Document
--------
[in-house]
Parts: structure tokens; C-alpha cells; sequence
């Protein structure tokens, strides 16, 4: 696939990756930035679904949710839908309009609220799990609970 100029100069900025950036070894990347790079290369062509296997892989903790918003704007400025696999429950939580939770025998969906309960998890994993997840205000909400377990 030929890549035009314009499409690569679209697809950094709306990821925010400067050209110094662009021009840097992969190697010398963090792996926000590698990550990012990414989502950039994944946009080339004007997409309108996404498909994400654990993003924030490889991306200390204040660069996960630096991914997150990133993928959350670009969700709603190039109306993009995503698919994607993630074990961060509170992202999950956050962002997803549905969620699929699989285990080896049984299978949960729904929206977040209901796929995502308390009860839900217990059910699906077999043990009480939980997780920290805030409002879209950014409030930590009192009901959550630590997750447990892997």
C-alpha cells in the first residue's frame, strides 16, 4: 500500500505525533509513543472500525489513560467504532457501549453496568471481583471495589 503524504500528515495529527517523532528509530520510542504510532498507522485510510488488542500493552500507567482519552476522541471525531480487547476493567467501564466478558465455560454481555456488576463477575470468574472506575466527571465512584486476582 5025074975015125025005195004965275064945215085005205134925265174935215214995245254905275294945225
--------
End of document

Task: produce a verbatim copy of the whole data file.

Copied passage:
[in-house]
Parts: structure tokens; C-alpha cells; sequence
């Protein structure tokens, strides 16, 4: 696939990756930035679904949710839908309009609220799990609970 100029100069900025950036070894990347790079290369062509296997892989903790918003704007400025696999429950939580939770025998969906309960998890994993997840205000909400377990 030929890549035009314009499409690569679209697809950094709306990821925010400067050209110094662009021009840097992969190697010398963090792996926000590698990550990012990414989502950039994944946009080339004007997409309108996404498909994400654990993003924030490889991306200390204040660069996960630096991914997150990133993928959350670009969700709603190039109306993009995503698919994607993630074990961060509170992202999950956050962002997803549905969620699929699989285990080896049984299978949960729904929206977040209901796929995502308390009860839900217990059910699906077999043990009480939980997780920290805030409002879209950014409030930590009192009901959550630590997750447990892997």
C-alpha cells in the first residue's frame, strides 16, 4: 500500500505525533509513543472500525489513560467504532457501549453496568471481583471495589 503524504500528515495529527517523532528509530520510542504510532498507522485510510488488542500493552500507567482519552476522541471525531480487547476493567467501564466478558465455560454481555456488576463477575470468574472506575466527571465512584486476582 5025074975015125025005195004965275064945215085005205134925265174935215214995245254905275294945225